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American

Culture Individualism and Privacy Warm up: Discuss the following with a partner. 1.) When you think of the word Individualism, what do you think of? a. What is the word translated in Korean? Does it have a positive or negative connotation (feeling)? 2.) When do you prefer to have time alone, without friends or family? a. Do you believe its true for most people in Korea? Reading: Look at the following words in bold. Do you know what they mean? Try to describe their meaning to you partner before reading the text. The individualism which has been developed in the western world since the Renaissance, beginning in the late 15th century, has taken its most exaggerated form in 20th century United States. Here, each individual is seen as completely and marvelously unique, that is, totally different from all other individuals and, therefore, precious and wonderful. Americans think they are more individualistic in their thoughts and actions than, in fact, they are. They resist being thought of as representatives of a homogeneous group, whatever the group. They may, and do, join groups -- in fact many groups -- but somehow believe theyre just a little unique, just a little special, from other members of the same group. And they tend to leave groups as easily as they enter them. Privacy, the ultimate result of individualism, is perhaps even more difficult for the foreigner to comprehend. The word privacy does not even exist in many languages. If it does, it is likely to have a strongly negative connotation, suggesting loneliness or isolation from the group. In the United States, privacy is not only seen as a very positive condition, but it is also viewed as a requirement which all humans would find equally necessary, desirable and satisfying. It is not uncommon for Americans to say -- and believe such statements as If I dont have at least an hour a day to myself, I will go stark raving mad. Individualism, as it exists in the United States, does mean that you will find a much greater variety of opinions (along with the absolute freedom to express them anywhere and anytime) here. Yet, in spite of this wide range of personal opinion, almost all Americans will ultimately vote for one of the two major political parties. This is what was meant by the statement made earlier that Americans take pride in crediting themselves with claiming more individualism than, in fact, they really have. Discussion: Discuss the following with a group/partner. 3.) Think about the different groups youre part of. (Consider school clubs, social groups, etc.) a. When youre part of a group, is there any type of special clothes or style that represents the group? b. Do you often feel that youre a little bit different from others in the group? (consider opinions/actions etc.) c. How often do you feel pressure to fit in (to match the behavior, actions, and opinions) of a group youre part of?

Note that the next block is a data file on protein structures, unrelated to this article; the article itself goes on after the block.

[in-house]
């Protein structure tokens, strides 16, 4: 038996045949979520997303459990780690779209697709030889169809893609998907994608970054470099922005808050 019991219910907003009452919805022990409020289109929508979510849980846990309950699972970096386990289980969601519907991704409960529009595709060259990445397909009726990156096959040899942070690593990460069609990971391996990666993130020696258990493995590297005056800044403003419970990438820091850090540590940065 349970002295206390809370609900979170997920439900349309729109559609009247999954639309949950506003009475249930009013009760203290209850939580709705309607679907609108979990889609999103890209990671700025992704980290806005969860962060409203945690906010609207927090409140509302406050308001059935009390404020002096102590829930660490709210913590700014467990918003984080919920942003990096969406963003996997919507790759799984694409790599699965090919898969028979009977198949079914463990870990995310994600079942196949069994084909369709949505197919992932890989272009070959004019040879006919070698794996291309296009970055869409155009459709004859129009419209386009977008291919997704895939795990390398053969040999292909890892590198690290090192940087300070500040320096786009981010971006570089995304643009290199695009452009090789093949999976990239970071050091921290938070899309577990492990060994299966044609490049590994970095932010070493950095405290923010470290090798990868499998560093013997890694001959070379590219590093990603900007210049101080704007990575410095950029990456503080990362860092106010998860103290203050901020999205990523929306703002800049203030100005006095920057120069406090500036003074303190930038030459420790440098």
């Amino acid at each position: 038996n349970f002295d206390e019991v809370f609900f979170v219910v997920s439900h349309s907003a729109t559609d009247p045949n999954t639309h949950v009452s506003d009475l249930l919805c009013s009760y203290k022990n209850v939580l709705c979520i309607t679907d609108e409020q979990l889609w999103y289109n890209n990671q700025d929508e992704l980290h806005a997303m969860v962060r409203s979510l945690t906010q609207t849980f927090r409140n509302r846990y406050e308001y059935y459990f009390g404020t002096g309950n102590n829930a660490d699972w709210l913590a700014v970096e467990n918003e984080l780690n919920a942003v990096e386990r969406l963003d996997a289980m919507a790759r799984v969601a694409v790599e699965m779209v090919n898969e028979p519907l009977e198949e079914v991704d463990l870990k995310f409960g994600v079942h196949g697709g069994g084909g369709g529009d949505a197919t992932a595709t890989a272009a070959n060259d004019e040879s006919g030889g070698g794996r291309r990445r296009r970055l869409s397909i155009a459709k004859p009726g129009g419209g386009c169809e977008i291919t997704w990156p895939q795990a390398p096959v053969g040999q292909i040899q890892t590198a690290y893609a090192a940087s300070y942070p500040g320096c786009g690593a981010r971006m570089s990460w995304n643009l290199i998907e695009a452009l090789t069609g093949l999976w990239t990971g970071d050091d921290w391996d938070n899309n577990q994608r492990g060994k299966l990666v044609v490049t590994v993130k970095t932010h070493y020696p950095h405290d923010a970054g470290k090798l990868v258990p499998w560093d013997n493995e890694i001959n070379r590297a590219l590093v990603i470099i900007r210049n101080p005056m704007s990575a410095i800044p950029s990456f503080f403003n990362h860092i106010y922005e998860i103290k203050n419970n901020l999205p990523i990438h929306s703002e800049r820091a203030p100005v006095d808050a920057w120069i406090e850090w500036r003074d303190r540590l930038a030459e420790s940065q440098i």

Instructor: Joe Milan Material modified from: The Values Americans Live by By Robert Kohls

American Culture Individualism and Privacy 4.) In Korea, do you think people are encouraged to be more of a group or more individualistic? What examples can you think of? a. Do you feel this is a good thing or a bad thing? 5.) Often celebrities say that they have little to no privacy. Do you believe this is true? a. Do you feel that privacy, time to be alone, is important? Why/why not? 6.) How often do you meet people with very different opinions than you? a. Do you think a variety of opinions, (and people willing to express it), is a good or a bad thing? b. When someone has a different opinion about a subject, do people respect that opinion, or do they negatively react to that opinion?

Instructor: Joe Milan Material modified from: The Values Americans Live by By Robert Kohls